I apologise in advance if this post is even more muddled and confused than usual. I am very tired but felt compelled to write something about todays events.
I was awoken just after 4.30 this morning by a significant earthquake. Unless you have experienced such an event it is difficult to describe the feeling of such an event. The house was moving dramatically, joints creaking, it is very noisy. Startled from sleep I did what I should not have done and got up from my bed to check on my children – I challenge any parent to not to the same.
I don’t recall how long the quake lasted, it seemed like an eternity, it was very strong and the waves were sharp. Pictures and ornaments were thrown about. When it finally stopped I took my children to my room and settled them down. They took it remarkably well, better perhaps than I. I collected torches and did a quick check of the house which by this time was in complete darkness, the power was out as was the water as I learned later. The damage was not too bad some pictures down and a few broken bits and pieces (glass) which required some care to clean up before moving about in the living room. CDs and books were scattered about.
We didn’t get back to sleep and got up soon after to huddle together under duvets while a series of aftershocks shook the house. The aftershocks have continued throughout most of the day and it seems likely that more will happen over night. It was cold but beautiful as I found when I went outside in my dressing gown to see how the street looked; there were a number of other people out and about doing the same thing, talking to friends and neighbours in the street or talking to relatives on mobiles. They like us lit candles and looked out emergency supplies stored for just such an event.
As the sun came up, bright and beautiful and with not a cloud in the sky it became apparent how much damage had been done in Selwyn district (the epicentre of the quake) and within Christchurch city and apparently within my own town of Kaiapoi. The common factor appears to be the type of soil through parts of the town and city – sandy/silty brought down from the mountains by the local rivers. The soil liquified which has caused great damage to many homes and buildings in Christchurch and along the Kaiapoi river areas.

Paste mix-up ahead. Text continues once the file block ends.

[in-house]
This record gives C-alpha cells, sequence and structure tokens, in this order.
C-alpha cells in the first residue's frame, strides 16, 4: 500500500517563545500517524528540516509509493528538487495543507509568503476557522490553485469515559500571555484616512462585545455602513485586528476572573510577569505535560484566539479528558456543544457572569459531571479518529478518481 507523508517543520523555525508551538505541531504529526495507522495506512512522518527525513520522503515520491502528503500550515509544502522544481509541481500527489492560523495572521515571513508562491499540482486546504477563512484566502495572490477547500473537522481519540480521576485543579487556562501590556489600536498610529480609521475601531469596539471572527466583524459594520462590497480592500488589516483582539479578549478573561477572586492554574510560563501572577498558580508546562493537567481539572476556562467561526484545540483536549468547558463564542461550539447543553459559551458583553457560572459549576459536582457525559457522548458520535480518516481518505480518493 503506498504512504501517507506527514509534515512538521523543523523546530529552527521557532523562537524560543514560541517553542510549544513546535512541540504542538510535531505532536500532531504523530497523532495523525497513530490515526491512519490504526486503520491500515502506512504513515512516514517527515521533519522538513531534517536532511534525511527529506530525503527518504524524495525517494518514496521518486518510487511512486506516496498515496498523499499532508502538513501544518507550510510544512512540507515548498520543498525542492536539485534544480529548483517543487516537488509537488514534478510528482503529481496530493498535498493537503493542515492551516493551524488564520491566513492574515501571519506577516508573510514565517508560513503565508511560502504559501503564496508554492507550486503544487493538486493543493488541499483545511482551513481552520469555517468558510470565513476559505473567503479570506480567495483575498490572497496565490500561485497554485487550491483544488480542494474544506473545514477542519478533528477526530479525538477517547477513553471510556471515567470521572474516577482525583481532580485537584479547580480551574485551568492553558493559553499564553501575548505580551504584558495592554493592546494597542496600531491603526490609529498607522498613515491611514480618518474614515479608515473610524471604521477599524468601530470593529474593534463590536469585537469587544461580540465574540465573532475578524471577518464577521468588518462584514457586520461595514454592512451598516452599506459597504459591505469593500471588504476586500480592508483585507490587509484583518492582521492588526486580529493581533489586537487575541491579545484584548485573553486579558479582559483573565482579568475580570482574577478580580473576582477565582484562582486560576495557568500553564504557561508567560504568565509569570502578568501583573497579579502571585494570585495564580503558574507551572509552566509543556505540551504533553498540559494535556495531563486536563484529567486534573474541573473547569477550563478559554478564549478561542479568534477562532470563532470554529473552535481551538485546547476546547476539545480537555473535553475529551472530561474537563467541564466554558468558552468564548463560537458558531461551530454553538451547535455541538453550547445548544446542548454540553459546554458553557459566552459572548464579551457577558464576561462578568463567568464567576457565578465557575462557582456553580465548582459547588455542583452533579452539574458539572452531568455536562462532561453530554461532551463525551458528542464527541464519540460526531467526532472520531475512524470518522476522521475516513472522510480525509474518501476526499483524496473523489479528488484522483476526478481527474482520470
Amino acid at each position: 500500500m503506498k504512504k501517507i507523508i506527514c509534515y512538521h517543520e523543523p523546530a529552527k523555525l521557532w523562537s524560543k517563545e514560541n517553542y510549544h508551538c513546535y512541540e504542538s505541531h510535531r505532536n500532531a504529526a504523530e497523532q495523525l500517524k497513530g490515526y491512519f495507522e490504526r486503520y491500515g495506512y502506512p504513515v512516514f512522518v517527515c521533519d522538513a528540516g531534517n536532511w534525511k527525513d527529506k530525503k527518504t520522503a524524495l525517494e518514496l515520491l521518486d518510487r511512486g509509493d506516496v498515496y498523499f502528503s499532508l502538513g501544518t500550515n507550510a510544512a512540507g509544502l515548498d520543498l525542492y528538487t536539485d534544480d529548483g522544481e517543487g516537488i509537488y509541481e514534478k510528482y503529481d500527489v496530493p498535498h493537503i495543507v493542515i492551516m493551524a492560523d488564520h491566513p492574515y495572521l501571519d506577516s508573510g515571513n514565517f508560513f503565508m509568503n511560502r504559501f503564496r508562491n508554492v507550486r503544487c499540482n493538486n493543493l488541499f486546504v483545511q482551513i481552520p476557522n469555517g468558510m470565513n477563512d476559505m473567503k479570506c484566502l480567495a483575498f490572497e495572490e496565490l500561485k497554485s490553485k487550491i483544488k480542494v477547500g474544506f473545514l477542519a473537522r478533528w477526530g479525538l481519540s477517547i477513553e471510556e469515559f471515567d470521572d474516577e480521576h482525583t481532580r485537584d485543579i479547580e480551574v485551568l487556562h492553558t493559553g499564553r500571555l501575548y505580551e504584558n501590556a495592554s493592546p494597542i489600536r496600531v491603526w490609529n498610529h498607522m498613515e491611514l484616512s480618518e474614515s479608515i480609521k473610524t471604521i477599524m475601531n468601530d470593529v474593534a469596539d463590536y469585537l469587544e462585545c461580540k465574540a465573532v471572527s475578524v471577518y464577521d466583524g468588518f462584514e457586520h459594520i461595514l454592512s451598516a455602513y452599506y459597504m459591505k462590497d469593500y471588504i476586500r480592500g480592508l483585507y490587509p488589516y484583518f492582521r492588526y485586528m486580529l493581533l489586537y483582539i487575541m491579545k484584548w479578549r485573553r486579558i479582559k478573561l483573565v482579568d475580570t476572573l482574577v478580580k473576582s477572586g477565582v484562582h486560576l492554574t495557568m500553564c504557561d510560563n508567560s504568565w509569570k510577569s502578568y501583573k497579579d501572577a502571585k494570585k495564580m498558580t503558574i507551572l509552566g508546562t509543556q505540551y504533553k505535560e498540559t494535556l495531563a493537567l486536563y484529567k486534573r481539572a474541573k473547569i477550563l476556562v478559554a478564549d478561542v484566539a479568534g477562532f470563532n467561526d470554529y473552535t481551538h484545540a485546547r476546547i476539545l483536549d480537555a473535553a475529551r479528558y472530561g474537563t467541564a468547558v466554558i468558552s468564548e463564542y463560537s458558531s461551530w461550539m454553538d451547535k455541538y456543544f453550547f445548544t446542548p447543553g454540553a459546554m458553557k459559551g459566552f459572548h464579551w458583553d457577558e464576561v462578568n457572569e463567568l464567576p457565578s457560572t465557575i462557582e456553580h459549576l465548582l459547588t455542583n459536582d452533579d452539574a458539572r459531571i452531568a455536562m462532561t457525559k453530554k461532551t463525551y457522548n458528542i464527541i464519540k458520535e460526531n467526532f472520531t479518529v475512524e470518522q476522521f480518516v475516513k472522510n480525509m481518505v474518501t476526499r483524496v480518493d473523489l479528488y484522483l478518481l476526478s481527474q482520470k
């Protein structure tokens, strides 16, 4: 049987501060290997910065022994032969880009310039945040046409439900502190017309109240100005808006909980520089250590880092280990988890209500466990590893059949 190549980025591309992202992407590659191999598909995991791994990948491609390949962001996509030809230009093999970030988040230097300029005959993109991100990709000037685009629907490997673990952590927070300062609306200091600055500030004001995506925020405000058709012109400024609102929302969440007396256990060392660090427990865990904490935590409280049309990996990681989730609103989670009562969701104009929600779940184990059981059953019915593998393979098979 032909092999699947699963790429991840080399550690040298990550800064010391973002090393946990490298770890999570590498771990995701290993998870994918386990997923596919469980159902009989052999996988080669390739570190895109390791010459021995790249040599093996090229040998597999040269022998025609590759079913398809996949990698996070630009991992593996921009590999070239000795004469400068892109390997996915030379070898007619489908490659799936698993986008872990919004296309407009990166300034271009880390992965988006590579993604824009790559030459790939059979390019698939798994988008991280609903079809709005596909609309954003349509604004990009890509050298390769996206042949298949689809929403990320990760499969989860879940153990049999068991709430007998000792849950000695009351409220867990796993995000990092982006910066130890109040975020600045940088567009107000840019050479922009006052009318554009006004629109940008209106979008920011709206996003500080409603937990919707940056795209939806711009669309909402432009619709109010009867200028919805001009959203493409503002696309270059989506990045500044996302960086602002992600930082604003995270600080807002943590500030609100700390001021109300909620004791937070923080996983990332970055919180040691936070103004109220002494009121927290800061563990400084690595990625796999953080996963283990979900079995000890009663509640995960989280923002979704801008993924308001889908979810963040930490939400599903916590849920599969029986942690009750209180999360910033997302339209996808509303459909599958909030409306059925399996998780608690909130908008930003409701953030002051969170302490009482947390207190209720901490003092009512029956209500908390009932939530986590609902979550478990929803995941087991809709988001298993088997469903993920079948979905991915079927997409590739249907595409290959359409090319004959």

Since we had no power and since it was warmer outside in the Spring sunshine I took my kids for a walk into town. At first nothing seemed to be damaged but as we got closer to Kaiapoi town centre we started to see the effects of the quake. Chimneys that had fallen through roofs, walls collapsed and roads closed. The main bridge across the river in Kaiapoi is closed (and may be for some time) with great cracks running across both ends. The area looked just like the classic scenes from earthquake movies with zigzag cracks running down the road, sections of paving sunk into the ground or lifted up.
The footbridge across the river was closed – it was snapped in the span and now looks more like an M than a footbridge.
Towards the small town of Pines Beach the road was completely shattered, lifted and twisted, the forces required would have been hard to imagine had I not just experienced them first hand.
Kaiapoi is a mess as are parts of Christchurch but what a job the Civil Defence, Emergency services, power and utilities companies have done. Our power was back my midday and water later in the afternoon. I am very grateful to them for their work in what must be difficult circumstances and thankful that the weather today was so fine that it made their job a bit easier.
Tomorrow we are due storms and rain, no doubt that will be the end of more buildings already damaged by the earthquake. We have been lucky, no injuries, little damage and none of consequence, others have not been so fortunate with many homes and businesses destroyed. Many people are still without power or water or both and who knows what tomorrow may bring.